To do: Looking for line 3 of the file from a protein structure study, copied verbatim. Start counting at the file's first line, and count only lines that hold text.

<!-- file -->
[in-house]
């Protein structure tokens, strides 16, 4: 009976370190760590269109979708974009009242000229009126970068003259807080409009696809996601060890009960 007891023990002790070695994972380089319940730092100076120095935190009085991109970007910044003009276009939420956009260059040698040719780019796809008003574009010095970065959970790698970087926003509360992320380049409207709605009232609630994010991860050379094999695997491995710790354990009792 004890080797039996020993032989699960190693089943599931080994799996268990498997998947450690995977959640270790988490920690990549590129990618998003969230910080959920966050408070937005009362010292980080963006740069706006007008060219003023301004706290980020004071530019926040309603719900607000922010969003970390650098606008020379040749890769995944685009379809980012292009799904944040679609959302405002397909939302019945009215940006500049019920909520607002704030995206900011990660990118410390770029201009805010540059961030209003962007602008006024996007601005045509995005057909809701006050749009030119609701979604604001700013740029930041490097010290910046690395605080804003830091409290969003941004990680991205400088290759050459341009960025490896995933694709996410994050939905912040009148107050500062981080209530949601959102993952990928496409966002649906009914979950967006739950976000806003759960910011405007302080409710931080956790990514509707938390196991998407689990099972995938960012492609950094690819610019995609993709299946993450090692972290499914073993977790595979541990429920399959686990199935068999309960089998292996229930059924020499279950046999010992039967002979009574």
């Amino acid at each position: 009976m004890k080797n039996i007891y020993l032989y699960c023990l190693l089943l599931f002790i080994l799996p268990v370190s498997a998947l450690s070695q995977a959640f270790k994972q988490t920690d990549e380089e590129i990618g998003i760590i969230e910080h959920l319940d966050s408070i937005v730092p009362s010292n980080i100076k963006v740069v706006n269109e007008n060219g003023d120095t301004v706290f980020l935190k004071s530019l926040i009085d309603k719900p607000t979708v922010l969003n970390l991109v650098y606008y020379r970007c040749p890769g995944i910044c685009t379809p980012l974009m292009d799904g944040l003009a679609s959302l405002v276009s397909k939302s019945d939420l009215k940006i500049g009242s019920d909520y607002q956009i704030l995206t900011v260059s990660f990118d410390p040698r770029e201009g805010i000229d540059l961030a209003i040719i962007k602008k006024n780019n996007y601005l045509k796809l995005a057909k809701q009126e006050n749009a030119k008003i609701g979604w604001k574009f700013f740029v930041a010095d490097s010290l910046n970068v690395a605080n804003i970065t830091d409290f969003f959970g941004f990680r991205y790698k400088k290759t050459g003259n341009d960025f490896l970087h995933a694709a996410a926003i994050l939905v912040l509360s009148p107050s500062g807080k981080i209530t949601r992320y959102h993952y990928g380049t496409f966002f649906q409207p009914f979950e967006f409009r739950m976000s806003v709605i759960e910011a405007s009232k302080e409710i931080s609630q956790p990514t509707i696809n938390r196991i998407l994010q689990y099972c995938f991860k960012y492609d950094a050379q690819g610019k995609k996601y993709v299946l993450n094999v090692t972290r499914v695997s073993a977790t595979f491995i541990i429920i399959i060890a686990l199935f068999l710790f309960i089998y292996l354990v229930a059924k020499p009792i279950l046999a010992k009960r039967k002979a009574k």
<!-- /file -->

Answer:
């Amino acid at each position: 009976m004890k080797n039996i007891y020993l032989y699960c023990l190693l089943l599931f002790i080994l799996p268990v370190s498997a998947l450690s070695q995977a959640f270790k994972q988490t920690d990549e380089e590129i990618g998003i760590i969230e910080h959920l319940d966050s408070i937005v730092p009362s010292n980080i100076k963006v740069v706006n269109e007008n060219g003023d120095t301004v706290f980020l935190k004071s530019l926040i009085d309603k719900p607000t979708v922010l969003n970390l991109v650098y606008y020379r970007c040749p890769g995944i910044c685009t379809p980012l974009m292009d799904g944040l003009a679609s959302l405002v276009s397909k939302s019945d939420l009215k940006i500049g009242s019920d909520y607002q956009i704030l995206t900011v260059s990660f990118d410390p040698r770029e201009g805010i000229d540059l961030a209003i040719i962007k602008k006024n780019n996007y601005l045509k796809l995005a057909k809701q009126e006050n749009a030119k008003i609701g979604w604001k574009f700013f740029v930041a010095d490097s010290l910046n970068v690395a605080n804003i970065t830091d409290f969003f959970g941004f990680r991205y790698k400088k290759t050459g003259n341009d960025f490896l970087h995933a694709a996410a926003i994050l939905v912040l509360s009148p107050s500062g807080k981080i209530t949601r992320y959102h993952y990928g380049t496409f966002f649906q409207p009914f979950e967006f409009r739950m976000s806003v709605i759960e910011a405007s009232k302080e409710i931080s609630q956790p990514t509707i696809n938390r196991i998407l994010q689990y099972c995938f991860k960012y492609d950094a050379q690819g610019k995609k996601y993709v299946l993450n094999v090692t972290r499914v695997s073993a977790t595979f491995i541990i429920i399959i060890a686990l199935f068999l710790f309960i089998y292996l354990v229930a059924k020499p009792i279950l046999a010992k009960r039967k002979a009574k």